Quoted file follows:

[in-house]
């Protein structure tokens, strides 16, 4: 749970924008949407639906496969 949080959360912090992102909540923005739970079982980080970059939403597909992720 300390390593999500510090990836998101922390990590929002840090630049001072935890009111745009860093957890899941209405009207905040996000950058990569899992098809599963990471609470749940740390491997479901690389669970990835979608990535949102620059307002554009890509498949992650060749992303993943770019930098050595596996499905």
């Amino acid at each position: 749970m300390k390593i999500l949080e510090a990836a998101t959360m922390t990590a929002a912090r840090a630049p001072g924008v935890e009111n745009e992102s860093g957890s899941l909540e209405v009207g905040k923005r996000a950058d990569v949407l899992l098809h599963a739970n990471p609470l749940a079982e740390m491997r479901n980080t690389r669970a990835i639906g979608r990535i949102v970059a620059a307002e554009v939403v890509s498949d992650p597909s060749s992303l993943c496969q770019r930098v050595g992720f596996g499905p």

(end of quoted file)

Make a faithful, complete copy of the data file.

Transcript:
[in-house]
């Protein structure tokens, strides 16, 4: 749970924008949407639906496969 949080959360912090992102909540923005739970079982980080970059939403597909992720 300390390593999500510090990836998101922390990590929002840090630049001072935890009111745009860093957890899941209405009207905040996000950058990569899992098809599963990471609470749940740390491997479901690389669970990835979608990535949102620059307002554009890509498949992650060749992303993943770019930098050595596996499905």
């Amino acid at each position: 749970m300390k390593i999500l949080e510090a990836a998101t959360m922390t990590a929002a912090r840090a630049p001072g924008v935890e009111n745009e992102s860093g957890s899941l909540e209405v009207g905040k923005r996000a950058d990569v949407l899992l098809h599963a739970n990471p609470l749940a079982e740390m491997r479901n980080t690389r669970a990835i639906g979608r990535i949102v970059a620059a307002e554009v939403v890509s498949d992650p597909s060749s992303l993943c496969q770019r930098v050595g992720f596996g499905p």